Queen Christina would be proud. The 17th-century Swedish ruler's Philadelphia namesake, Queen Village (which bears Queen Street and Christian Street in her honor), is under consideration to become the city's first Neighborhood Conservation District.
It is within this quaint neighborhood that Swedish history mixes with Italian, war icons with loft condos, South Street with Fabric Row, and an opera singer's park with high-density living. What better place to protect from future damage than Philadelphia's first neighborhood? It is the definition of history itself.
Immigrants from Sweden were already established on the land that would become Philadelphia by the time William Penn first set foot here. The Indians called the Swedish settlement Wicaco, but Penn renamed the neighborhood Southwark after the popular neighborhood in London. (The move allowed him to better market Philadelphia to would-be British immigrants.) Southwark officially became part of Philadelphia by vote during the year 1762, and the name Queen Village was formally applied to the neighborhood in the 1970s.
After Penn laid out his city plans, excluding the Swedes' neighborhood, the area became a commercial port with a large shipbuilding operation. Ship workers were the dominant force of the neighborhood, drawing their living from the Delaware River. Early U.S. Navy ships were built in the two Queen Village shipyards; one was the first U.S. Navy Yard before it moved out of the neighborhood in 1880.
So, what makes the structures of Queen Village deserving of the pending historic designation? Take the Gloria Dei Church, also known as Old Swedes', which was the focal point of Queen Village during Pennsylvania's early colonial days. The congregation met in a log-cabin church built in 1677; it replaced the log cabin with the current brick structure in 1700. The brick church is still standing and can be seen on Christian Street at Columbus Boulevard, along with the more current additions that were built around 1840. This building was the first church in the state of Pennsylvania, and enjoys the status of a U.S. National Historic Site.
Another historically significant structure is the Sparks Shot Tower, located on Carpenter Street near Front. The tower was owned in part by John Bishop, a prominent Philadelphia Quaker, and Thomas Sparks, who built their rifle shot business in 1808. The purpose of the business venture — also a national first — was to supply the newly formed United States with sport hunting shot. The pacifist Bishop decided to sell the business in protest as the Shot Tower was forced to produce ammunition for the War of 1812. This site is also currently protected for future generations by the City of Philadelphia itself; it uses the site as a recreation center and playground.
But what of the remaining structures of Queen Village and, better yet, the quaint feel of a neighborhood itself, which mixes a vast array of architectural styles? During the 18th and 19th centuries, Queen Village was divided into small parcels by profit-conscious landowners who built trinity-style homes for immigrant workers. This created the current style of resident architecture mixing luxury with affordability on every block.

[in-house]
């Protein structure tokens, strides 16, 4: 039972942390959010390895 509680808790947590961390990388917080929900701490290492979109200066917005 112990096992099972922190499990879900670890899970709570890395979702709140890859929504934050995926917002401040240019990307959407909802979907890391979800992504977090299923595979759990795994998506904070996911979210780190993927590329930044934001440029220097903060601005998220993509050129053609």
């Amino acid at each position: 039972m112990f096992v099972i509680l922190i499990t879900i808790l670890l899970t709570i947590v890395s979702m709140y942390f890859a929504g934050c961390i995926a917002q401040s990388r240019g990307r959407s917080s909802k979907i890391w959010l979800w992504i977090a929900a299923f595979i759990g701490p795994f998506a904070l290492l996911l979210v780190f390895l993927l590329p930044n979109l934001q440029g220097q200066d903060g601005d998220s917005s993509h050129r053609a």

The resulting diversity of the neighborhood is striking, as is the aesthetics of a leisurely stroll.
Important historical residential structures should not fall victim to the same circumstances as the Southwark Theatre, the first theater in Philadelphia, which opened in 1766 but is gone to the city forever. This structure was partially consumed by fire in 1821, and it was not thought important enough to be restored despite the fact George Washington enjoyed multiple performances from the presidential box.
In 1821, people did not have a civil eye on historically significant structures, but today that type of watchfulness will be in effect in Philadelphia's neighborhoods. Queen Village most likely will be protected as a Neighborhood Conservation District. The new measure that created the status, which was written with help by the Preservation Alliance and passed by City Council, denies developers the ability to demolish buildings as well as provides a unique set of guidelines for renovations and city-planning decisions. To become a Neighborhood Conservation District, the local community group must go through an application process and be approved by Council.
Queen Village is well on its way to becoming one, and the Preservation Alliance hopes to make the guidelines for Queen Village a template for future neighborhoods seeking the designation. In the meantime, Council has passed a moratorium on demolition in the neighborhood, with the understanding it will become the first Neighborhood Conservation District. With movements like this taking hold both within the neighborhoods and inside council chambers, the history of Philadelphia should be in good hands for some time to come.
Joe Matje is a professional engineer living in Queen Village. He is a member of the Design Advocacy Group.